Quotations. If possible, include quotes from reviews on the novel’s cover. To most people you’ll be an unknown quantity as a writer, and they seem reassured by evidence that somebody, however obscure, has read your stuff and liked it. I’ll discuss getting your novel reviewed in the ‘Promoting it,’ section, but think about it at this stage as you’ll have to send dummy advance copies out to reviewers if you’re getting the novel copied commercially in a one-off run. I didn’t do this, but I laminated highlights of a review of BCL by Wred Fright of the Underground Literary Alliance, showed this to potential punters, and it sold the novel far better than my usual gabbled, tongue-tied sales-pitch.
Practical info. You’ll probably include some of the following.
Contact info; an email or postal address, or website. Publishing DIY style, you get more reader contact than with conventional publication. The easier you make this, the better it’ll be for your morale. People only make contact with good stuff to say, unless you’ve really pissed them off.
Copyright notice. A sentence saying the contents are copyright, your name, and the date they were written is enough. Legally even this isn’t necessary. It doesn’t matter if you’re using a pseudonym. If plagiarism worries you, send a copy of the manuscript to yourself by registered post. When it arrives, file it away unopened, in case of disputes. If you’re interested in a more flexible approach to copyright check out the idea of creative commons at http://www.creativecommons.org/ .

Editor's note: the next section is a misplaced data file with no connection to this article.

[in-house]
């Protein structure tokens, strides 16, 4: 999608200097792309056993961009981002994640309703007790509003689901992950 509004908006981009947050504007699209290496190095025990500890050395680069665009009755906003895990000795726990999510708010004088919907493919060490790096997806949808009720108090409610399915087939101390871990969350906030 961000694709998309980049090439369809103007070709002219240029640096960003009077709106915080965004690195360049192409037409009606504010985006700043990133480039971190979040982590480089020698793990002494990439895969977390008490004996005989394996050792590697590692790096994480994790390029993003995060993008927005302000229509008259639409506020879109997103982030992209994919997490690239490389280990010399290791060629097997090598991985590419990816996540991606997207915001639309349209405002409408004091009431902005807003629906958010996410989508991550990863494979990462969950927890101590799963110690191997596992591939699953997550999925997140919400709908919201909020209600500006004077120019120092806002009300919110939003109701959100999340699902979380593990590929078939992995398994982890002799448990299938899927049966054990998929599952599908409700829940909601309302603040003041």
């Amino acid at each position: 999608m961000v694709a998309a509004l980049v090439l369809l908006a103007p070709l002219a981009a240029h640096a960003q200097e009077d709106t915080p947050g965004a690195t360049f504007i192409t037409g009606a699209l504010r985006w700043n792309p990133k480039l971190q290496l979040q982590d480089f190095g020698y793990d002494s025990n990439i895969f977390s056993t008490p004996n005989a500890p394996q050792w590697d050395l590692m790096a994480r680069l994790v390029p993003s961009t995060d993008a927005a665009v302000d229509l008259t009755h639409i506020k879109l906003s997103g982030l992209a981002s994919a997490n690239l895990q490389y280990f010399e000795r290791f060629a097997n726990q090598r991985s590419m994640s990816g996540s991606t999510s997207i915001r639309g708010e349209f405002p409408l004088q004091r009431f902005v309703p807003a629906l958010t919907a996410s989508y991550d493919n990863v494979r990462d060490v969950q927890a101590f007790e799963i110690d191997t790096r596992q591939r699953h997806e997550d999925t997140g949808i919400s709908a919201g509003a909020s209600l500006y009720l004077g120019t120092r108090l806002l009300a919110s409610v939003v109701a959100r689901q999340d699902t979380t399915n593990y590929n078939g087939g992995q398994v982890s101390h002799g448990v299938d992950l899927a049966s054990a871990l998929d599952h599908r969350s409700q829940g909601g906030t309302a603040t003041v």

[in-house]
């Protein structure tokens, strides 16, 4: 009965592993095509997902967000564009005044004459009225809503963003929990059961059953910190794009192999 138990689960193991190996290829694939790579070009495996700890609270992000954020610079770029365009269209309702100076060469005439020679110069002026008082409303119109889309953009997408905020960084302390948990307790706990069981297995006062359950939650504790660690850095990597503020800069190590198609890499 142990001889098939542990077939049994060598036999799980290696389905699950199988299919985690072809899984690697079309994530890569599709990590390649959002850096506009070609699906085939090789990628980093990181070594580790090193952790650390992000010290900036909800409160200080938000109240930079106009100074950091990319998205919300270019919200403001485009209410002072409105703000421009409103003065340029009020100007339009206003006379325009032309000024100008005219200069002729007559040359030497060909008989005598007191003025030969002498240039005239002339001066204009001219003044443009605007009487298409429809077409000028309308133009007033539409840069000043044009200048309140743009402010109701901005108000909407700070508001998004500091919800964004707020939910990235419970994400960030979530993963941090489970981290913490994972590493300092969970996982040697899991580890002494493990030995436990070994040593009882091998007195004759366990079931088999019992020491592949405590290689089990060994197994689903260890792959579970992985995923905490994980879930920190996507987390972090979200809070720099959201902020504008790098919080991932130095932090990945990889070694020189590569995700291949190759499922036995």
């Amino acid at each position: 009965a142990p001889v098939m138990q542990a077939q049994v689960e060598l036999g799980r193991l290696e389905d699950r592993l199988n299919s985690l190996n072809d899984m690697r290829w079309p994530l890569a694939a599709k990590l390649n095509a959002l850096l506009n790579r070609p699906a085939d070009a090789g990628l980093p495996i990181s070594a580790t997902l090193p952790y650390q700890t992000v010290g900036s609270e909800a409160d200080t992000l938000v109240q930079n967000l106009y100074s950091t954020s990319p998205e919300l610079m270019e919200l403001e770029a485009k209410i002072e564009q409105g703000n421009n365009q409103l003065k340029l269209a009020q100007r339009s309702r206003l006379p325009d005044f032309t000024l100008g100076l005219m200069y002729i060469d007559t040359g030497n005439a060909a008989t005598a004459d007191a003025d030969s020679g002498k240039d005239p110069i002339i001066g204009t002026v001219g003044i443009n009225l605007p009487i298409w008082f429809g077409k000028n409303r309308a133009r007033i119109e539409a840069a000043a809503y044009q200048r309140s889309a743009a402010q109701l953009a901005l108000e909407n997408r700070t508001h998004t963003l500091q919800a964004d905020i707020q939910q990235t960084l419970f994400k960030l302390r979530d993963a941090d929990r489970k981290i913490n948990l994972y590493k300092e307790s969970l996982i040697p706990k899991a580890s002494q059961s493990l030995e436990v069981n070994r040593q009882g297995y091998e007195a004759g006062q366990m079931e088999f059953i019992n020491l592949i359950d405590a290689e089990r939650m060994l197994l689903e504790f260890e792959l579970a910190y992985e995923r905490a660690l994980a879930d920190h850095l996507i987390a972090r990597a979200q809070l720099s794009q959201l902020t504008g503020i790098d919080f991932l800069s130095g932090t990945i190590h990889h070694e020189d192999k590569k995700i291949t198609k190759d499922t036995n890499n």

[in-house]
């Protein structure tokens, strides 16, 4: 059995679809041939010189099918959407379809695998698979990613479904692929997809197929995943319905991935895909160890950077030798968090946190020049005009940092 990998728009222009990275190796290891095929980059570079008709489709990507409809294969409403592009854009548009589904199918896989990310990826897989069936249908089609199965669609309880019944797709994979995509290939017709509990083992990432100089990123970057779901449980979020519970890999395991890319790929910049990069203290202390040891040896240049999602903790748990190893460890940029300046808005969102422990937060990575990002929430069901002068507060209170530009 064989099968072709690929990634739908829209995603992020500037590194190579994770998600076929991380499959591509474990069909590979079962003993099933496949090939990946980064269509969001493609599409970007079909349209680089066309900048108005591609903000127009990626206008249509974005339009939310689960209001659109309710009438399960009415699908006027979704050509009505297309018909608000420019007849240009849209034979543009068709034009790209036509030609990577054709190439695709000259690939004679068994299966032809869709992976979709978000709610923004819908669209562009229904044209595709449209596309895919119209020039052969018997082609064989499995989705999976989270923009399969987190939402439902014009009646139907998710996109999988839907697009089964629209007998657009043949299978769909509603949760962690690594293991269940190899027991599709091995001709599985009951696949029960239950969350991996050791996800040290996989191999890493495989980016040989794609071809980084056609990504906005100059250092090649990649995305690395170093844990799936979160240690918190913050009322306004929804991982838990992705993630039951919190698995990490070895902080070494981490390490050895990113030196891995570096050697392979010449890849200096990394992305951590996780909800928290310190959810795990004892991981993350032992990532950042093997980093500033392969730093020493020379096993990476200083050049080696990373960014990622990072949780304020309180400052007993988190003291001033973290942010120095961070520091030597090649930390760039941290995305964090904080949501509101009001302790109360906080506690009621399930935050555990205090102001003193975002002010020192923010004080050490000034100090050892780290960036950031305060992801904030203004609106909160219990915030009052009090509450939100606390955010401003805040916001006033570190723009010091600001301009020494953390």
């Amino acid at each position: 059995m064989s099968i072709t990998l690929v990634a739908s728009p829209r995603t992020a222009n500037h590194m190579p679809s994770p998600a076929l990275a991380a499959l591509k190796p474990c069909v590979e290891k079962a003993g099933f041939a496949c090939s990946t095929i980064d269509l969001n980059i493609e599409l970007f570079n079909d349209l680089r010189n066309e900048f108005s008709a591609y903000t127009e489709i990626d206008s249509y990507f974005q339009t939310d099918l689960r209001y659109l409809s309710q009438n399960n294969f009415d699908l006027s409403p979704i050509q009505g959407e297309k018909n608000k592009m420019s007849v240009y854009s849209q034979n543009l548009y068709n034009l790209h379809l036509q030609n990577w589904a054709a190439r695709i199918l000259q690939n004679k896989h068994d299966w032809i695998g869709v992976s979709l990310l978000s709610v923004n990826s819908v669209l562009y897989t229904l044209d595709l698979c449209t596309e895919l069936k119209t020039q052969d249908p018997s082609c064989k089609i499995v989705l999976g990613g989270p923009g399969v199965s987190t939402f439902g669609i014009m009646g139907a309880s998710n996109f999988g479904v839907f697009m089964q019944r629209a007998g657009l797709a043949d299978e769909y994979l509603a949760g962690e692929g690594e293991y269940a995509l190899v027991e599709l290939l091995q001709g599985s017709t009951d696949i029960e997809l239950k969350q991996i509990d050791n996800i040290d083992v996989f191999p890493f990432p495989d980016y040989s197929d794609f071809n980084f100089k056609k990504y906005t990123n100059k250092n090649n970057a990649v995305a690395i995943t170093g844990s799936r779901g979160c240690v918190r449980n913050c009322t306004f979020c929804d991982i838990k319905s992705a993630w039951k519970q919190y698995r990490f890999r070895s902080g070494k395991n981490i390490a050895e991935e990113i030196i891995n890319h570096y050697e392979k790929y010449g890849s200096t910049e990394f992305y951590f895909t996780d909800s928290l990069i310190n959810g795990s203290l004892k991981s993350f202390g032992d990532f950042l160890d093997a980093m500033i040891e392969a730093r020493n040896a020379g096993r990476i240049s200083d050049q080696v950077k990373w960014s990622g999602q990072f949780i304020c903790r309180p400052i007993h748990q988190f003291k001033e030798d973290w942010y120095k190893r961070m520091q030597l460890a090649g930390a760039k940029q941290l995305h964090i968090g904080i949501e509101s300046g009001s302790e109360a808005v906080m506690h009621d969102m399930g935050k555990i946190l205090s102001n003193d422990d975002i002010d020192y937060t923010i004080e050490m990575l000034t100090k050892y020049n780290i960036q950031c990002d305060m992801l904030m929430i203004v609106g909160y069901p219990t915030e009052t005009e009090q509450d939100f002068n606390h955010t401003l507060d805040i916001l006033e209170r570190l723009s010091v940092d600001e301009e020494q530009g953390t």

Price. Don’t put the ‘retail’ price on the cover. Shops and distros* may want to set their own price rather than using yours. You may need to cut the price you originally set, when you realize that you aren’t going to have to beat off potential readers with a stick. An altered price on the cover makes your novel look like damaged goods.